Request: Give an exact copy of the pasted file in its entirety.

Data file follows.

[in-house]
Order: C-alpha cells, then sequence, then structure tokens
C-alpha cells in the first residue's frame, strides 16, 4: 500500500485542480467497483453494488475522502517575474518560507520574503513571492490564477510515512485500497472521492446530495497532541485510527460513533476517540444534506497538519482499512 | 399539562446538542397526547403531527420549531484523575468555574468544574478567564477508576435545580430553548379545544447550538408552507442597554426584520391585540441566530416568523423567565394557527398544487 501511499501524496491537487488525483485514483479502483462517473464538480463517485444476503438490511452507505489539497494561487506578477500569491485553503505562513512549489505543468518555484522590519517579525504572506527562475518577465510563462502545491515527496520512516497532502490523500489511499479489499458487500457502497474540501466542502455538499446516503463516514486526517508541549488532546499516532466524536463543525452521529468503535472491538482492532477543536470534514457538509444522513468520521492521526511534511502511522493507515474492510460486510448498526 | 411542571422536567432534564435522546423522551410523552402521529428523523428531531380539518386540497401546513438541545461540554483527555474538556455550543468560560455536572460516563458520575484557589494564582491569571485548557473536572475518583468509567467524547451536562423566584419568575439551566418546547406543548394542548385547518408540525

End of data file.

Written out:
[in-house]
Order: C-alpha cells, then sequence, then structure tokens
C-alpha cells in the first residue's frame, strides 16, 4: 500500500485542480467497483453494488475522502517575474518560507520574503513571492490564477510515512485500497472521492446530495497532541485510527460513533476517540444534506497538519482499512 | 399539562446538542397526547403531527420549531484523575468555574468544574478567564477508576435545580430553548379545544447550538408552507442597554426584520391585540441566530416568523423567565394557527398544487 501511499501524496491537487488525483485514483479502483462517473464538480463517485444476503438490511452507505489539497494561487506578477500569491485553503505562513512549489505543468518555484522590519517579525504572506527562475518577465510563462502545491515527496520512516497532502490523500489511499479489499458487500457502497474540501466542502455538499446516503463516514486526517508541549488532546499516532466524536463543525452521529468503535472491538482492532477543536470534514457538509444522513468520521492521526511534511502511522493507515474492510460486510448498526 | 411542571422536567432534564435522546423522551410523552402521529428523523428531531380539518386540497401546513438541545461540554483527555474538556455550543468560560455536572460516563458520575484557589494564582491569571485548557473536572475518583468509567467524547451536562423566584419568575439551566418546547406543548394542548385547518408540525